Stop me if you've heard this one before - it's close to the end of a quarter and a trio of the U.S.'s largest steel companies, Steel Dynamics (Nasdaq:STLD), Nucor (NYSE:NUE) and AK Steel (NYSE:AKS), have revised guidance lower. This has been an all-too-common phenomenon recently, even if investors still seem relatively confident about full-year performance. Although there is still a case to make that some individual steel stocks are too cheap today, it's worth wondering how many disappointments the sector will absorb before investors lose confidence. (For more, see Earning Forecasts: A Primer.)
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A Trio of Cuts
Within about 24 hours of each other, Nucor, AK Steel and Steel Dynamics all substantially lowered their guidance for first quarter earnings. Steel Dynamics dropped guidance by about 50% relative to prior expectations and Nucor's revision was similar in magnitude. For AK Steel, the magnitude of the revision was similar to Steel Dynamics in terms of cents per share (about 16 cents), but also means a quarterly loss instead of the expected profits.
Is Aggregate Demand Holding Up?
Both of the mini-mills (Steel Dynamics and Nucor) reported similar issues in the quarter - lower-than-expected margins and growth capped by increasing imports and domestic supply. AK Steel, though highlighted that while it experienced reasonable pricing strength (up 6% sequentially), shipments were going to contract by a like amount (down 7% sequentially).
All in all, it looks like shipment growth is a challenge right now. Raw material inflation shouldn't have been much different than expected, so it sounds to me like the margin issues may tie back to capacity under-utilization. Said differently, there's solid steel demand out there from machinery makers and so on, but supply growth (particularly imports) is limiting the shipment growth for these companies and lower-than-expected utilization hits margins hard.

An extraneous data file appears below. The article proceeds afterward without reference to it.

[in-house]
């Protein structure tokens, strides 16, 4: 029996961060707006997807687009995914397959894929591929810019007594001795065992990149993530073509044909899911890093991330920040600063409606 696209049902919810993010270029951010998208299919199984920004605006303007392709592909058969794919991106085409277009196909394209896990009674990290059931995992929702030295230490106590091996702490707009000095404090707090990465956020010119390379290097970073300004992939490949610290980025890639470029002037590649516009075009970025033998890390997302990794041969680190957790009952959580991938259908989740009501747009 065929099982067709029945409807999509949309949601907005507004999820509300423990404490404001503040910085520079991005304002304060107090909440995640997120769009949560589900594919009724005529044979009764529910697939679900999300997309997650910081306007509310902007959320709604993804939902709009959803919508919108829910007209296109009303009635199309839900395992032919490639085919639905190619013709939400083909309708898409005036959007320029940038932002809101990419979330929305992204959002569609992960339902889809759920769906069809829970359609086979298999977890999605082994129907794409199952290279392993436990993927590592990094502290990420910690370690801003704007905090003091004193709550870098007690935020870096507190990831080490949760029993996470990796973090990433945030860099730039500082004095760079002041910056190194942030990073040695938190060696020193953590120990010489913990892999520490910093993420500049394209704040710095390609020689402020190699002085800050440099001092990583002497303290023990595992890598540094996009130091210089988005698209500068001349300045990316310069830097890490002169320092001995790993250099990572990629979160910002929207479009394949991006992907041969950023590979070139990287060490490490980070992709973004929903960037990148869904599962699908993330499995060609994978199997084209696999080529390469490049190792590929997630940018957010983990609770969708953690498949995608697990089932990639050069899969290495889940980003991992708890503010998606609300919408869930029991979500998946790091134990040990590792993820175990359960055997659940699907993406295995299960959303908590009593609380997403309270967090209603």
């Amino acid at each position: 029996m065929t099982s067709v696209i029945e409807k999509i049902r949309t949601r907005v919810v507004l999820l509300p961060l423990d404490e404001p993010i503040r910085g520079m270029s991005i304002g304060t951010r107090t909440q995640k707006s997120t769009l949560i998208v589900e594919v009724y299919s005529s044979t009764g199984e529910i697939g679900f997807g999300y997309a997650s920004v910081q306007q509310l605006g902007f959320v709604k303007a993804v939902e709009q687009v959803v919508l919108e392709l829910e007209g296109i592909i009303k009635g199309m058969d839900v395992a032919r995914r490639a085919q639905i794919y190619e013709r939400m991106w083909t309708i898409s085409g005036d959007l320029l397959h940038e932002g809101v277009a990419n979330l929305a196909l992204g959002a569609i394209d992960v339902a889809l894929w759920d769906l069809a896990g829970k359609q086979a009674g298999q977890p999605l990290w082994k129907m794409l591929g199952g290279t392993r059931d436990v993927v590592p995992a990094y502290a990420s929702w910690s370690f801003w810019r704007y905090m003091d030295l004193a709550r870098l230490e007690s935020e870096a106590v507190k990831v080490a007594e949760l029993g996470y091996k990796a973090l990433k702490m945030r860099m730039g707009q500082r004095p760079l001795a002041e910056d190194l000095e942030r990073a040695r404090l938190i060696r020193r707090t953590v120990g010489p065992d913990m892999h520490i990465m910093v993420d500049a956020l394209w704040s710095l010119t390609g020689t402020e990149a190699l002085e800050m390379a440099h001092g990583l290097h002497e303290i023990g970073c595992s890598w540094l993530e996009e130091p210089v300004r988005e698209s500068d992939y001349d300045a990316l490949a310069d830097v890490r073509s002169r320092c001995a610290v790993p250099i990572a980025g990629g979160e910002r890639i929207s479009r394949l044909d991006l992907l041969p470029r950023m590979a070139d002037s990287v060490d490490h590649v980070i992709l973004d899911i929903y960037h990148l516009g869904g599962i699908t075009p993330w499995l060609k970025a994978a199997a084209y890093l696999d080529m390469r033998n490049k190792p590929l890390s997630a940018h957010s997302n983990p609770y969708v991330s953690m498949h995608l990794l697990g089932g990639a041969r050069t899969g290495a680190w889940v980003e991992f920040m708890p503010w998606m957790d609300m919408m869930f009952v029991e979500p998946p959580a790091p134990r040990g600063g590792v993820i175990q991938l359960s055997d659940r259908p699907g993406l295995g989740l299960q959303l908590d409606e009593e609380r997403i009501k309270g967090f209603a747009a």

AK Steel has recently announced another $50 per ton price hike for flat-rolled carbon steel, but time will tell if that holds. Announcing the price hike is only part of the battle, and Nucor's recent $30 per ton hike for sheet steel may be a little closer to what will actually stick in the market. That said, it does look like the industry is establishing a floor for prices for this next phase of the cycle.
As has been the case for a while, the real question is whether domestic construction demand will improve enough to take up that remaining excess capacity. Commercial construction is a big consumer of steel and while new office buildings may not be going up, there are a variety of energy infrastructure projects underway and/or on the drawing board. At the same time, a quick look at Alcoa (NYSE:AA) and Freeport-McMoRan (NYSE:FCX) shows relatively little joy in the broader industrial metal sector.
The Bottom Line
Considering how these stocks have performed lately, investors were likely already responding to the intra-quarter trends in steel prices and the chatter about increasingly short lead times on orders. Moreover, there were some suggestions of optimism in these earnings revisions and management at Nucor and Steel Dynamics has tended to be fairly conservative in the past.
At today's prices, Steel Dynamics looks like the best bargain of the three. AK Steel arguably has more leverage and upside to a better-than-expected steel market later in 2012, but Steel Dynamics looks like the better risk-reward value today. Although Nucor is best of breed, the safety premium that seems baked into these shares takes a lot of the upside out of the story at today's prices. (For additional reading, check out 5 Must-Have Metrics For Value Investors.)
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At the time of writing, Stephen D. Simpson did not own shares in any of the companies mentioned in this article.